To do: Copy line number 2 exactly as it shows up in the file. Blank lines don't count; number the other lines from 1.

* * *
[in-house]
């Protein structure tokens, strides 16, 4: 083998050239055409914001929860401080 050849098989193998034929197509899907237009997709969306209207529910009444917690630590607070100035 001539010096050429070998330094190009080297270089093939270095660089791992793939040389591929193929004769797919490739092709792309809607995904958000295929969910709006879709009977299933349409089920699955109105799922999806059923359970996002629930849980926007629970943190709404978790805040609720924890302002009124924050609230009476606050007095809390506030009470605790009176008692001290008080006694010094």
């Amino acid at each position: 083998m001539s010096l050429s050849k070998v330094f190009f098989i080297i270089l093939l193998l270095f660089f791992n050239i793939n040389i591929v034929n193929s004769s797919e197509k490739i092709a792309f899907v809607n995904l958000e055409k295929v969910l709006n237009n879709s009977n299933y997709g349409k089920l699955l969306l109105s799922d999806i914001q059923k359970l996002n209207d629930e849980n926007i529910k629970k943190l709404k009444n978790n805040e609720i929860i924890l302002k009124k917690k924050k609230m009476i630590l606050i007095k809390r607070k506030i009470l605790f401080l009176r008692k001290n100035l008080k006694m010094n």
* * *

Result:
């Protein structure tokens, strides 16, 4: 083998050239055409914001929860401080 050849098989193998034929197509899907237009997709969306209207529910009444917690630590607070100035 001539010096050429070998330094190009080297270089093939270095660089791992793939040389591929193929004769797919490739092709792309809607995904958000295929969910709006879709009977299933349409089920699955109105799922999806059923359970996002629930849980926007629970943190709404978790805040609720924890302002009124924050609230009476606050007095809390506030009470605790009176008692001290008080006694010094």